Stupid Christian Argument #40: Interpret Difficult Passages in Light of Clear Ones

Stupid Christian Argument #40: Interpret Difficult Passages in Light of Clear Ones January 2, 2021

How can Christians maintain their belief when the Bible is full of contradictions and instances of God’s barbarity? Let’s look at their secret weapon.

(This list of stupid arguments begins here.)

This argument is an attempt to wriggle away from Bible verses that make God or Christianity look bad or that contradict each other. “Interpret difficult passages in the light of clear ones” is advice from Josh McDowell’s New Evidence that Demands a Verdict (page 48).

McDowell makes clear that difficult isn’t actually the issue—it’s contradictions that are the problem. They’re not difficult to understand, only to reconcile. For example, the epistle of James says that salvation is by works but Romans says that it’s by grace. The trick, McDowell tells us, is to find the interpretation that you like within the constellation of competing verses, bring that one forward, and either ignore the others or reinterpret them to be somehow subordinate to or supportive of your preferred interpretation. He doesn’t put it quite so bluntly, but that’s what he means.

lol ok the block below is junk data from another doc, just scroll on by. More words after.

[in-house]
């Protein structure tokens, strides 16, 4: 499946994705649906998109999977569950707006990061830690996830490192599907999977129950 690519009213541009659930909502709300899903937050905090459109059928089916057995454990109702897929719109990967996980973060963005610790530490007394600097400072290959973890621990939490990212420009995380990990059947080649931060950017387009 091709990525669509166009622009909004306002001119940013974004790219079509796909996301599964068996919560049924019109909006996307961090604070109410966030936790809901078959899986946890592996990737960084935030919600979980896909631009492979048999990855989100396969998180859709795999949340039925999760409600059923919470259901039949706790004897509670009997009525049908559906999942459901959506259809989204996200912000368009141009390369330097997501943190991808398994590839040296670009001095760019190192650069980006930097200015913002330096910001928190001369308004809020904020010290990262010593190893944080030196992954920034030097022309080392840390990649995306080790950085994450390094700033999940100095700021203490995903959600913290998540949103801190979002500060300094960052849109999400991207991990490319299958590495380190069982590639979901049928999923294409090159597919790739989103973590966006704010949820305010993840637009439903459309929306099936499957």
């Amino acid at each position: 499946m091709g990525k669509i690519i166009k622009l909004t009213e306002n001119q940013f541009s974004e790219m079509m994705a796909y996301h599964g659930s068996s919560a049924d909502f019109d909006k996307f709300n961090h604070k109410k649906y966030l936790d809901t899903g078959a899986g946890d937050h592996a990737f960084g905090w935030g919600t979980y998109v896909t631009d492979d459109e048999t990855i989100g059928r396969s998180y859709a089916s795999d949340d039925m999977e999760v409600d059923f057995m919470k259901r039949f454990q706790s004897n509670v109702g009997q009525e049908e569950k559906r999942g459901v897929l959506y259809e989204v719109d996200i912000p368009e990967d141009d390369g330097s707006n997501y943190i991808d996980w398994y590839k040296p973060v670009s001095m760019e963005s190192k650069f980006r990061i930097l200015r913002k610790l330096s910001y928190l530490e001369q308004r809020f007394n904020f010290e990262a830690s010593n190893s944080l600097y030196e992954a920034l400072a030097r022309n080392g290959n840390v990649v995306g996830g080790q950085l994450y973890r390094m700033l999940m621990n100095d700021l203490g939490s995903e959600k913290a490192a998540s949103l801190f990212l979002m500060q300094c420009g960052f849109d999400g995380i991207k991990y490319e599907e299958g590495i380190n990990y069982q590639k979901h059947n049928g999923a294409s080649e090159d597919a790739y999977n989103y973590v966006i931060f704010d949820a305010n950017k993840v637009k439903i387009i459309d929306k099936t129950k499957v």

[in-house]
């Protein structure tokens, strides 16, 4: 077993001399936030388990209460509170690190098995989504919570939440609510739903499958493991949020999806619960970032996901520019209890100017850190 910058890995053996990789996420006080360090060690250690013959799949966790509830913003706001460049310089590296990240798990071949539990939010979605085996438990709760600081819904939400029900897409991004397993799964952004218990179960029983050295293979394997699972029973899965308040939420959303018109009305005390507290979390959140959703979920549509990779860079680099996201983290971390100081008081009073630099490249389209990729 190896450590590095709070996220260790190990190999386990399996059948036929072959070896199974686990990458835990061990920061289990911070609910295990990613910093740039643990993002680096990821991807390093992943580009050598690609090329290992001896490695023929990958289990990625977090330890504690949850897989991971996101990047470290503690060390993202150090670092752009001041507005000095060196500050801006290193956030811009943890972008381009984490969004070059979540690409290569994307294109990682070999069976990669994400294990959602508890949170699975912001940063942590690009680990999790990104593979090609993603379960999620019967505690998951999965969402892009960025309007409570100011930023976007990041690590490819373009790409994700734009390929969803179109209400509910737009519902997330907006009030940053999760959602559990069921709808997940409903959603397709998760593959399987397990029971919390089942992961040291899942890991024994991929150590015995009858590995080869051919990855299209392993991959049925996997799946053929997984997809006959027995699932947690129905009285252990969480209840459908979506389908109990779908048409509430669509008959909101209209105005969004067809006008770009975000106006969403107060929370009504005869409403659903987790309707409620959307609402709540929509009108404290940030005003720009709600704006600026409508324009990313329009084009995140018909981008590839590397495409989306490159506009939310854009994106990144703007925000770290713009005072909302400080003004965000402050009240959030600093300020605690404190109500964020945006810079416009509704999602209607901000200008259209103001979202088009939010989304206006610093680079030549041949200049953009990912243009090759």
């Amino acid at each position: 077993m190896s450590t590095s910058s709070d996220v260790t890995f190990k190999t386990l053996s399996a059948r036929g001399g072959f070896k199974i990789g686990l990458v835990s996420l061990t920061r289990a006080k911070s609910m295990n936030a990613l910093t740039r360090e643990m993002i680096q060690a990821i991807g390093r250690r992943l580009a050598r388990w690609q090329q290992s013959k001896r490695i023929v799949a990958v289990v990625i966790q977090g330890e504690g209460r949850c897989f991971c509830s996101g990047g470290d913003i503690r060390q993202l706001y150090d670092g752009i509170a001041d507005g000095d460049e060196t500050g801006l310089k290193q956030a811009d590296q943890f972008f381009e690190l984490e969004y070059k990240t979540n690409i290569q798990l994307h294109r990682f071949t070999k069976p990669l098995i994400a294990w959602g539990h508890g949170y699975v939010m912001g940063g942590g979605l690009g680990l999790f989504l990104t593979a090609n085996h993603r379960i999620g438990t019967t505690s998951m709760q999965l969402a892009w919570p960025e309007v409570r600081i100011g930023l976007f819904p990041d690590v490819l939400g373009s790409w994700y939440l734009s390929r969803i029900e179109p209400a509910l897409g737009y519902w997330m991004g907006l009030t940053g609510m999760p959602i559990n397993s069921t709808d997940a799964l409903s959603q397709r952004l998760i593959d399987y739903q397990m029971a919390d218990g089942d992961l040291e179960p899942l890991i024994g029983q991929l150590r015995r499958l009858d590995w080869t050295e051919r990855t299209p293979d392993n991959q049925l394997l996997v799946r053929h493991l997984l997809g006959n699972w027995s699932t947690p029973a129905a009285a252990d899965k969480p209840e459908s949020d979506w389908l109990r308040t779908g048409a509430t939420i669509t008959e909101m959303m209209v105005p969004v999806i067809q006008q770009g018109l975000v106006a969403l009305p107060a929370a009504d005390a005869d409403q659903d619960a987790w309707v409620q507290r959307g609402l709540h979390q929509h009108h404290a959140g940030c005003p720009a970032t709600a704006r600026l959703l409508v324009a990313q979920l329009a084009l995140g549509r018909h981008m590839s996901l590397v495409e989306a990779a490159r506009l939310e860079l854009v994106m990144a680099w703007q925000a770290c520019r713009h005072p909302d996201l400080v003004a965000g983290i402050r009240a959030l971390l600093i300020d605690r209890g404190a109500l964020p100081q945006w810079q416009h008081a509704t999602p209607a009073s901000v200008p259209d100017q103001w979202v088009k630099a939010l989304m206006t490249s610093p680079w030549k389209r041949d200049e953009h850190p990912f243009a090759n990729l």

The quest for the “clearer” passage has become a quest for the most pleasing (or least embarrassing) one.

The mere existence of what McDowell euphemistically calls “difficult” passages is a problem that few apologists admit to. How could verses conflict in a book inspired by a perfect god, even if some argument could be found to harmonize them? If conflicting verses exist, doesn’t that make the Bible look like nothing more than a manmade book? How could God give humanity a book that was at all unclear or ambiguous? What does it say that 45,000 Christian denominations have sprung up over varying interpretations of a single holy book?

And no, “I’ll just have to ask that of God when I see him in heaven” won’t do because the Bible must be self-contained. It has no purpose except to be clear and convincing to people here on earth.

See also:

When one person suffers from a delusion, it is called insanity.
When many people suffer from a delusion it is called religion.
— Robert M. Pirsig


(This is an update of a post that originally appeared 7/27/16.)

Image from Toa Heftiba (free-use license)

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